His script goes in two directions at once. Veronica Sawyer's growing sense of personal decency and outrage leads her to question the Heathers' code of conduct. Veronica prefers the company of a meek classmate and rebels when Heather McNamara expects her to have sex with college boys at a Frat party. Then cool outsider J.D. comes into the picture. In the key scene, Veronica toys with the idea of making Heather gag on a rigged hangover cure. J.D. has every intention of tricking the girl into drinking drain cleaner. Unaware that J.D. is in deadly earnest about the "joke", Veronica becomes an inadvertent accomplice to murder. Her relationship with J.D. is a lethal team effort: Veronica is in denial of her desire to kill, and J.D. uses Veronica's desire to justify his murderous actions. It's a sick symbiosis not that different from the death pacts dreamed up by real high school killers. The only difference is that Heathers is supposed to be a dark fantasy.

Waters' other issue is the cult of teen suicide, a trend distorted by the media into something glamorous. "Loser" students magically become teen celebrities in death, motivating other confused and depressed kids into killing themselves as well. Veronica and J.D. are shocked when their victims become even more popular, their personalities distorted by eulogies and TV coverage.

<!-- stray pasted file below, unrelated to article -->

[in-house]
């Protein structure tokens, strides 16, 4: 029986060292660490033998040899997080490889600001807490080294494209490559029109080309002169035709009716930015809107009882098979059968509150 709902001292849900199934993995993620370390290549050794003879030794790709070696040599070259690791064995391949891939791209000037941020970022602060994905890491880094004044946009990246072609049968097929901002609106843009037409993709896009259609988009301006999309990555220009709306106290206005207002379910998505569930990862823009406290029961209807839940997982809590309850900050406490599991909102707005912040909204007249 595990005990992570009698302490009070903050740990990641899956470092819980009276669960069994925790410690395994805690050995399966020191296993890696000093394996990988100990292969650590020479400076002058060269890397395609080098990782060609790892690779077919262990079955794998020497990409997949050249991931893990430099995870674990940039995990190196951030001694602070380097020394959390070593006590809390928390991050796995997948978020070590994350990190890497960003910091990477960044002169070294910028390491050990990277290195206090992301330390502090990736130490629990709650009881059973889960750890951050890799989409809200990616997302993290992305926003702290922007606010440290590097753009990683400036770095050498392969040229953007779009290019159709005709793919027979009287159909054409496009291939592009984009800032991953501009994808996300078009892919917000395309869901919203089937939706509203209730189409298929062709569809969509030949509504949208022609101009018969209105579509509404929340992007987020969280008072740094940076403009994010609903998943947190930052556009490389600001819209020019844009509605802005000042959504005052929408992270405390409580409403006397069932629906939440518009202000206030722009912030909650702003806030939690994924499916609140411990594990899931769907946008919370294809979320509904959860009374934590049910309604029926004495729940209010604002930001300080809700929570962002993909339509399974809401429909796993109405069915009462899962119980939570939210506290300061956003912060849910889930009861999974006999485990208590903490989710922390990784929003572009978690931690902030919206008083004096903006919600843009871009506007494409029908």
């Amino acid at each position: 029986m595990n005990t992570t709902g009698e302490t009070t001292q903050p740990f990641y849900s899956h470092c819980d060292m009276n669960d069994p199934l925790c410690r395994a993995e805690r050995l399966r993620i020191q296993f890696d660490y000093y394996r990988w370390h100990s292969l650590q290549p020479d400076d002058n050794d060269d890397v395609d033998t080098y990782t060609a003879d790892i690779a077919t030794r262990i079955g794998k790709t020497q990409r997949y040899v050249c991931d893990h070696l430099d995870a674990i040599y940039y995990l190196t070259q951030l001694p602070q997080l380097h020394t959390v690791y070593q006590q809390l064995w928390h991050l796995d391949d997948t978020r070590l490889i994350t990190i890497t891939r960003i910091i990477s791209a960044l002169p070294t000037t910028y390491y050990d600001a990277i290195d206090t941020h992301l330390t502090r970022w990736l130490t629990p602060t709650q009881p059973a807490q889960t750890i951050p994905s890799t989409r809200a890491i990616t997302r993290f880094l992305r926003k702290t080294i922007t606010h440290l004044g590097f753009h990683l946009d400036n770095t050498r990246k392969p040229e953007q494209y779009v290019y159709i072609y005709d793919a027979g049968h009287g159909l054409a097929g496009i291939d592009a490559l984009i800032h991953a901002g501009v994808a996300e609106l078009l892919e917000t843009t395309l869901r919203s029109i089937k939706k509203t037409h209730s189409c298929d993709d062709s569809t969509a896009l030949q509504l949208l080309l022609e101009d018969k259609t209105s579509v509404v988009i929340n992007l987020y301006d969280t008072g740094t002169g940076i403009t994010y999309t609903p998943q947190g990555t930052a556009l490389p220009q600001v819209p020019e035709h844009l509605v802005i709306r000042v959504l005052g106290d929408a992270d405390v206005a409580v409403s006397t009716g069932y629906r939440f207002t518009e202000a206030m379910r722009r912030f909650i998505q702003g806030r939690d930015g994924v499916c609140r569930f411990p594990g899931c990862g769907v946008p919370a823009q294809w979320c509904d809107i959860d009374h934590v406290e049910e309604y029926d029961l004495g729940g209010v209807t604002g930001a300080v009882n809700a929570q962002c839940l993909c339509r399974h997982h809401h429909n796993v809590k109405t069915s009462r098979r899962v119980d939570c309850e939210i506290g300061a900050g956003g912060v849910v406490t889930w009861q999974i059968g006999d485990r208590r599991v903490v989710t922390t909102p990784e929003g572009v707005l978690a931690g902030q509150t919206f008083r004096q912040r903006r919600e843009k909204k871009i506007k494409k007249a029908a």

The chemistry between Winona Ryder and Christian Slater keeps this unpleasant revenge comedy on the rails. Unlike the less mean-spirited Rock 'n' Roll High School, we don't want the entire student body to be blown up by J.D.'s explosives. We stop rooting for the murderous lovers the moment when J.D. morphs into a garden-variety psycho. Veronica learns to respect her schoolmates as individuals with feelings. In the cynical context of Heathers, that's a major victory for the forces of light.

Once again, a young screenwriter makes his mark by setting his cultural clock a few minutes into the future -- the "unthinkable" violence of Heathers would soon become a horrible reality at High Schools and colleges. One can't watch J.D. threaten two abusive jocks with a gun he's smuggled into school, and not think of the impression that Heathers might make on media-damaged young minds. I'm sure I entertained similar violent fantasies against my grade-school enemies, but societal restraints stopped me from even "thinking" them as real possibilities. Heathers is definitely progressive, but it's not the kind of movie a young filmmaker can take home to show to mother.  2

Nineteen years down the line, Heathers still has teeth but some of the direction seems off. The scenes with Veronica's parents and J.D.'s dad are flat and obvious. Many in the cast are actual teens, as opposed to the twentysomethings usually seen in teenpix, and many contribute weak line readings. Director Michael Lehman is a hotsy USC director in the tradition of Bob Zemeckis and Kevin Reynolds, whose killer student films propelled them into the radar of actors looking for hot talent. Clearly working with a limited budget, Lehman keeps his visuals fresh and helps his inexperienced cast with their attitude-heavy line readings: "Grow up Heather. Bulemia's so '87." "Did you have a brain tumor for breakfast?" "I love my dead gay son!" "Well, f___ me gently with a chainsaw."